Moreover, the United Nations-backed conference of around eighty countries in the Hague on 31 March 2009 has at last seen some direct engagement between the United States and Iran. The focus there was on mutual assistance in Afghanistan, where Washington and Tehran have converging interests.  The Iranians have been very prominent in northwest Afghanistan, but they have two deep-rooted concerns: opposition to a Taliban revival, and a critical problem of heroin addiction in their own country which strenuous efforts to police the Afghan/Iranian border have failed to counter.

A long-standing issue in Tehran has been the refusal of most western countries, especially the United States, to acknowledge the drug-control resources that the Iranians have committed to the border region - losing many young soldiers and police officers in the process. The new government in Washington appears willing to recognise this commitment and even coordinate some of its own actions with Tehran - a major change from the George W Bush administration.

The three problems

Even with this shift, however, Washington faces three large problems that inhibit the chance of progress in its Afghanistan policy. The first is the continuing need for engagement in Iraq, where there are ominous signs of unexpected renewal in what had appeared to become a quiescent insurgency. The marked increase in suicide-bombings and assassination is an indication of this (see Alissa J Rubin, "Iraq Insurgents Show a New Boldness in Cities", New York Times, 31 March 2009). A continuation of this process could threaten the timetable for American troop withdrawals, in turn making problematic a further increase in forces in Afghanistan.

The second problem is the deterioration in security in Pakistan. The ferocious assault on a police academy in Lahore - so soon after the attack on the Sri Lankan cricket team in the same city - confirms that instability has spread well beyond the provinces and federally-administered districts bordering Afghanistan.  This in turn draws Pakistani army units away from those regions in a way that highlights the security vacuum and creates more pressure on the US military to increase its military operations within Pakistan.

The third problem, and perhaps the most significant, is the development of what some regional analysts call the "neo-Taliban". The designation is used to convey a reinvigorated coalition that incorporates a number of elements: al-Qaida paramilitaries, Taliban elements from both sides of the Afghan/Pakistan border, Kashmiris and fighters from outside the immediate region, including those with experience in Iraq (see Syed Saleem Shahzad, "The rise and rise of the neo-Taliban" Asia Times, 1 April 2009).

This is accompanied by an important inner change. The horizons of the more traditional Taliban of Afghanistan in the 1990s - even at a time when Osman bin Laden and Ayman al-Zawahiri were active and influential - was no greater than the country; the movement in a sense was a nationalist one, with the idea of their war as part of a global phenomenon secondary. Today, the neo-Taliban are more likely to embrace the concept of a global struggle that may stretch over generations.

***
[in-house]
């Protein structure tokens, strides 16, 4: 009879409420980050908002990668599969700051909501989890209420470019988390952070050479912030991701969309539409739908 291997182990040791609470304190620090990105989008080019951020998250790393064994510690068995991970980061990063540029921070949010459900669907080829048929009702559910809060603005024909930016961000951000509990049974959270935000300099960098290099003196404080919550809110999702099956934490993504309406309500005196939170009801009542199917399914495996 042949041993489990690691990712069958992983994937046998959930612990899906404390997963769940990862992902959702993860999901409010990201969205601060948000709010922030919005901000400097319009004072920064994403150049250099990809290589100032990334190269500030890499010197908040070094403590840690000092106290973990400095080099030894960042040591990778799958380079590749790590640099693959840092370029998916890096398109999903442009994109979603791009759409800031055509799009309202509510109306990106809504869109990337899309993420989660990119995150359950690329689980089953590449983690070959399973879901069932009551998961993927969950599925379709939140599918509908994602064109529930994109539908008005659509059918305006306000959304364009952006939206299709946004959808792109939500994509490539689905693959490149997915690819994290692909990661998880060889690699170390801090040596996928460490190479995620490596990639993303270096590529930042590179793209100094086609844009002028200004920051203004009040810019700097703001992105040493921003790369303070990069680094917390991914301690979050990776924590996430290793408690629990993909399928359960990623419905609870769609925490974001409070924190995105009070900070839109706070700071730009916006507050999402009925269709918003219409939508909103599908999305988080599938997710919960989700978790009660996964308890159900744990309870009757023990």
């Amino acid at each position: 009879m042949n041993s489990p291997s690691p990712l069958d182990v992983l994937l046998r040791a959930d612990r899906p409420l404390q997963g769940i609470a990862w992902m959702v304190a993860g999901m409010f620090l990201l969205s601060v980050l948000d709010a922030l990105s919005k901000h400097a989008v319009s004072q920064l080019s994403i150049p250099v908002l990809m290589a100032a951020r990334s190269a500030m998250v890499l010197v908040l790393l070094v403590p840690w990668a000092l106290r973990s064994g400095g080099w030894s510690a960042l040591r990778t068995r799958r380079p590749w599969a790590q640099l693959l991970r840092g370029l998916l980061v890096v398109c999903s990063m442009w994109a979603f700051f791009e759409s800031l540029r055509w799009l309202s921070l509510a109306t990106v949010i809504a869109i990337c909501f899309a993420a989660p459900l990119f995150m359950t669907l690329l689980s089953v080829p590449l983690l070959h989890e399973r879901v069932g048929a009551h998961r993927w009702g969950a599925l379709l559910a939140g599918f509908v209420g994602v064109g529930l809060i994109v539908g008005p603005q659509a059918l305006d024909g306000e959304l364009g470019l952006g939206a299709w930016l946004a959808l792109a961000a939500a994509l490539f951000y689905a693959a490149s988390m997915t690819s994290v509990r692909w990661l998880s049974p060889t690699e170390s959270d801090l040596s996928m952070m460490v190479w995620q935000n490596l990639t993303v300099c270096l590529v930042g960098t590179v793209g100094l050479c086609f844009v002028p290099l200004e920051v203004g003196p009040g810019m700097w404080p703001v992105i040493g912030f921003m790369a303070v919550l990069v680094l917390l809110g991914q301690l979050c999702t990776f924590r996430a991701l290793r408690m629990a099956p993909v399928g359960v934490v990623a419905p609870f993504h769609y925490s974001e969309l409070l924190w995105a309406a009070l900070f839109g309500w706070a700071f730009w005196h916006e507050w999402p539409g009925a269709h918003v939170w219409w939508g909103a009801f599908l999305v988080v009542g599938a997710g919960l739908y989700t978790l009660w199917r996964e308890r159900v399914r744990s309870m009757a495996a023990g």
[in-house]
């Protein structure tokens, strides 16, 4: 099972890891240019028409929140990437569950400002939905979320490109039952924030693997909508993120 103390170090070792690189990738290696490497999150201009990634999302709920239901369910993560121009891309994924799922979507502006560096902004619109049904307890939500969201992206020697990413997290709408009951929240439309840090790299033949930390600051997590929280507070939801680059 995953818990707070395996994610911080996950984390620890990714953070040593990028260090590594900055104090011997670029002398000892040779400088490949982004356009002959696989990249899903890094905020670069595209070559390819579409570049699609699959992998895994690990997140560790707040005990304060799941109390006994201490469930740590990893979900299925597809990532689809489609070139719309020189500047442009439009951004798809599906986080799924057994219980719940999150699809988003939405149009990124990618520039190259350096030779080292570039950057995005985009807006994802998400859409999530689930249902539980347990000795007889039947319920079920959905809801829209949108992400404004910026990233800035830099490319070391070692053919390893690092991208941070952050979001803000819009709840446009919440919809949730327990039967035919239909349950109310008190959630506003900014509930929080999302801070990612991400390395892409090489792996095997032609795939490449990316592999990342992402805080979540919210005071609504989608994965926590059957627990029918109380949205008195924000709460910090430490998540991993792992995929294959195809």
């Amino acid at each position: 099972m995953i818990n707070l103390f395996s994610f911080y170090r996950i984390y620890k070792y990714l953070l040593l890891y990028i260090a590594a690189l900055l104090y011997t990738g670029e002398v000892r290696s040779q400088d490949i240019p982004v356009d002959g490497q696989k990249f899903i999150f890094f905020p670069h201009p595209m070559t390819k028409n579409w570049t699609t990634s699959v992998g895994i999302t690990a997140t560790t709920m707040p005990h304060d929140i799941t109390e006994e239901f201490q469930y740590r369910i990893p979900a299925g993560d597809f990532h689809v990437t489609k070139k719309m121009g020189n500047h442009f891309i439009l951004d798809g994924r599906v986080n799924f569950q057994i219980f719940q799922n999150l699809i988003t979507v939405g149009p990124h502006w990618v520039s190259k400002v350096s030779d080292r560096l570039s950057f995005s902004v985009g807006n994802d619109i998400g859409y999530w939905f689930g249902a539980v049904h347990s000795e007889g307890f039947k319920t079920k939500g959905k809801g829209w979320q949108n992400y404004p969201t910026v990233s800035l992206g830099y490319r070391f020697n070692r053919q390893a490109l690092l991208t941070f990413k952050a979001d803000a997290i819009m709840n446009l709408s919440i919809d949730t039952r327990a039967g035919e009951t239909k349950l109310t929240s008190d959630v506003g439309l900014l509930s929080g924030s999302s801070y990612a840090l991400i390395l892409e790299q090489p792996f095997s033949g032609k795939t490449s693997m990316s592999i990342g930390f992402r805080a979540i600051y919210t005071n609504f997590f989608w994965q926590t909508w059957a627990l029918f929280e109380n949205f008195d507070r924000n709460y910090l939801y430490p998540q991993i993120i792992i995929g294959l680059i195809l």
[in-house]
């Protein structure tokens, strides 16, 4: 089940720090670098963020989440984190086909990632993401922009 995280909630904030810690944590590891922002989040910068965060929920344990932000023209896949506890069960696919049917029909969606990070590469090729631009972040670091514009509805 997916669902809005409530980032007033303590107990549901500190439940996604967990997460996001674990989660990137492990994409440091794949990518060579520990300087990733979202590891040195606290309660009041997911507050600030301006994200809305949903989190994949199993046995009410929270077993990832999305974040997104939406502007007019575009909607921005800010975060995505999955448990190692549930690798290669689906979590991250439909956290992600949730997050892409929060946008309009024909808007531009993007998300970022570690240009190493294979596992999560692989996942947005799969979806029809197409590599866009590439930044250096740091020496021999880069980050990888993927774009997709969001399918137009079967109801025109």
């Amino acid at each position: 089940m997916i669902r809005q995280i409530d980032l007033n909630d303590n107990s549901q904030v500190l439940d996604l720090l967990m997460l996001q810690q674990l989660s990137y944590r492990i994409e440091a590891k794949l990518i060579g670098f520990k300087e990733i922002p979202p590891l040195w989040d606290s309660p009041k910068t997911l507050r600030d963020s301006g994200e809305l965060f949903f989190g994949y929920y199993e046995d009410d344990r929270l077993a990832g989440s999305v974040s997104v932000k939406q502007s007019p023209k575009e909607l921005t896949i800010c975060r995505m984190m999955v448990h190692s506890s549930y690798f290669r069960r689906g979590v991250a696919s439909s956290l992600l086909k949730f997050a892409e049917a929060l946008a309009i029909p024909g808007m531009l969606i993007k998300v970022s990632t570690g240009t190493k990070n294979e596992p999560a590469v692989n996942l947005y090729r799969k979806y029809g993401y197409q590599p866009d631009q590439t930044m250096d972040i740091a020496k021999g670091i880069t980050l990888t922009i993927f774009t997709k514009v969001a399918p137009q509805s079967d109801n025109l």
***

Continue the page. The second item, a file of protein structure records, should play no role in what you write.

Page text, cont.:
The core reality

These problems may become more apparent in the next few months, as a movement that has demonstrated its capacity to adapt and switch tactics poses fresh challenges to the expanded Nato forces in Afghanistan. Much of the Taliban's focus will be less on guerrilla attacks on western forces and much more on attacks on "prestige targets", including attempts to assassinate leading figures. 

The aim will be to put western forces on the defensive by forcing them to invest resources in protecting the security of the Afghan government and its leading figures. With Nato forces thus tied up in defensive operations, they will be even less able - so the calculation goes - to secure territory from Taliban elements and their associates. The paramilitaries will also undertake offensive operations, some conducted by militia groups moving for short periods from relatively safe areas in western Pakistan. 

The response of the US military and those of its Nato partners involved in direct combat-operations will be to use great force in Afghanistan, and for the CIA to increase its use of drone attacks - and perhaps even launch regular special-forces operations - in Pakistan. The effect of such tactics, if the pattern of previous such cycles is a guide, will - especially if more civilian casualties are inflicted, almost inevitable given the west's massive firepower advantage - be to consolidate support for the paramilitaries among the affected populations. 

The core reality is that the Barack Obama administration is in a serious predicament, which its new strategy can affect only at the margins. This predicament is most decidedly not of the new administration's own making; it goes right back to the response to 9/11 - namely, the termination of the Taliban regime in Kabul. The impact of the 9/11 atrocities and the nature of the George W Bush administration may have made that response inevitable; but it was still a grave error, ensuring as it did that the US and its coalition partners fell into a trap of al-Qaida's making.

Even today and even under more intelligent leadership, however, the voices in Washington arguing that victory is possible and retreat unthinkable are strong enough to ensure that the war will go on. It will not be too long before the war in Afghanistan moves to the end of its first decade. The logic of current events is that it will be the first of several.